The Property Ombudsman (TPO) has put out a reminder to its member agents, and this would include landlords, of their legal obligations not to discriminate by stating “No DSS” tenants in their advertisements.
This follows a couple of victories for tenants who have both won out-of-court settlements against letting agents posting these “No DSS” ads. The Property Ombudsman has stated its intention to “consider obtaining Assured Advice and strengthening its Codes of Practice in the next update to clearly prohibit ‘No DSS’ clauses in rental advertisements.”
Tenants Amanda Staples and Emma Loffler both won out-of-court settlements against “No DSS” letting agents on the grounds of indirect discrimination.
For the record, as neither of these cases went to court we have no definitive ruling on this as yet, but given the general direction of consumer protection and the discrimination laws, it is very likely that such an outcome would be supported in law and that before long such a ruling will be obtained.
TPO says that under clause 1e and 1f of The Property Ombudsman’s Code of Practice for Residential Letting Agents, agents (and landlord) are reminded that they must:
1e – treat consumers equally regardless of their race, religion or belief, sex, sexual orientation, gender recognition, disability, pregnancy or maternity, or nationality. Unlawful discrimination includes giving less favourable treatment because someone is perceived to have one of these personal characteristics or because they are associated with a person with such a characteristic.
1f – take special care when dealing with consumers who might be disadvantaged because of factors such as their age, infirmity, lack of knowledge, lack of linguistic or numeracy ability, economic circumstances, bereavement or do not speak English as a first language.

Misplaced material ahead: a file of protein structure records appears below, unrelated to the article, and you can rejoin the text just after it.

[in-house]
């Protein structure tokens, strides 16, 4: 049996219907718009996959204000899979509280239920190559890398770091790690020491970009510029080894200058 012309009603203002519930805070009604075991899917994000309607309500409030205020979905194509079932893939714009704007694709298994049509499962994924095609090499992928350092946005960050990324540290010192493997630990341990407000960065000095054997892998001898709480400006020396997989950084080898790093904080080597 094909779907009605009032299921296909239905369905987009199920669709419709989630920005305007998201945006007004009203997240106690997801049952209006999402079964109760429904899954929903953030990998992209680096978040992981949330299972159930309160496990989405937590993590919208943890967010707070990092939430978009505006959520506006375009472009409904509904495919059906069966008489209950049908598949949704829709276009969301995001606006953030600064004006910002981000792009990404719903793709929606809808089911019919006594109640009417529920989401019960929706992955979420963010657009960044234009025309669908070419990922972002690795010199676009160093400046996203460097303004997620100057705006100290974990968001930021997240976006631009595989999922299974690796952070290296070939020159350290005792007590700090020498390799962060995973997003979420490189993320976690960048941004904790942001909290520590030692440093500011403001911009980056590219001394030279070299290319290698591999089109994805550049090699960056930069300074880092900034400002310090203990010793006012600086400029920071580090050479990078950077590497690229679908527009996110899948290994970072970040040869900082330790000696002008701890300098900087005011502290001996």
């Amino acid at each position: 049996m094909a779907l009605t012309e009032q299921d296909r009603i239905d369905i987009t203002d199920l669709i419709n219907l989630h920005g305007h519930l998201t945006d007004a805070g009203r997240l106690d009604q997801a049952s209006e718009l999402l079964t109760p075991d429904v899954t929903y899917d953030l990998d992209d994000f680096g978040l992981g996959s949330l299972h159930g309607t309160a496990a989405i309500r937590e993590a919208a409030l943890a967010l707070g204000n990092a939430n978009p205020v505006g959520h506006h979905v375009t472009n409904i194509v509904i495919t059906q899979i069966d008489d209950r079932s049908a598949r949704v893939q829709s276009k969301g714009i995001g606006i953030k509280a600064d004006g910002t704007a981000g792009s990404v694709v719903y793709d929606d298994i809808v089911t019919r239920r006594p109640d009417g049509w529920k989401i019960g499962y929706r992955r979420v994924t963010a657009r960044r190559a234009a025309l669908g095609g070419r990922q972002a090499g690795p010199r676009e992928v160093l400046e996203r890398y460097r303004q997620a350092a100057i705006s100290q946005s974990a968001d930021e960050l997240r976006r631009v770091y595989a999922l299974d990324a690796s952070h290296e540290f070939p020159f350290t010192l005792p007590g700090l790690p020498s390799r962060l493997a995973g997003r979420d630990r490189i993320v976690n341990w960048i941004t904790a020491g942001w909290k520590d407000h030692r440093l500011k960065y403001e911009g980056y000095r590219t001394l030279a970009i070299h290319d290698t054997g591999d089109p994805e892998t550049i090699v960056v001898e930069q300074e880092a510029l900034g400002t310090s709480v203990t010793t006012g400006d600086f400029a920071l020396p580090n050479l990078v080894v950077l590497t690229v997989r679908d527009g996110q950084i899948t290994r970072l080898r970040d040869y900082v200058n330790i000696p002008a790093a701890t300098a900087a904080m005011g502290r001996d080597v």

The TPO says that in 2019 it handled 881 complaints relating to agent’s general obligations, specifically relating to these two clauses – 1e and 1f of the Codes of Practice for Residential Letting Agents.
Whilst not specifically related to the “No DSS” cases, TPO says the complaints figure “highlights that approximately 17% of all complaints last year were linked to some form of discrimination. For the avoidance of doubt, economic circumstances include tenants who are in receipt of benefits.”
TPO’s Katrine Sporle says:
“Whilst rental properties are investments for landlords, they are homes for tenants. To be excluded from a significant portion of the homes available simply because you are in receipt of Housing Benefits cannot be considered as treating consumers equally.
“Tenants’ perceptions that they have been unfairly discriminated against underpin the significant number of the complaints received. TPO agrees that adverts which discriminate against would-be tenants in receipt of Housing Benefit should end. Making sure no one is excluded from applying for the home of their choice will go some way to reducing these complaints.”
A complicating factors which TPO says it is aware of is that in certain circumstances mortgage lenders and/or insurance providers have terms in their agreements which specifically exclude tenants in receipt of Housing Benefit.
In these cases TPO says that agents / landlords should evidence that fact, and provide an explanation as to why prospective tenants, on an individual basis, are being refused.
The Property Ombudsman (TPO) scheme offers an independent and impartial dispute resolution service to consumers who have been unable to resolve their disputes with a registered agent. The scheme was established in 1990. The Ombudsman can provide redress to place the consumer back in the position they were before the complaint arose, achieving a full and final settlement of the dispute and all claims made by either party. Where appropriate, the Ombudsman can make compensatory awards in individual cases up to a maximum of £25,000 for actual and quantifiable loss and/or for aggravation, distress and/or inconvenience caused by the actions of a registered agent.
TPO website at www.tpos.co.uk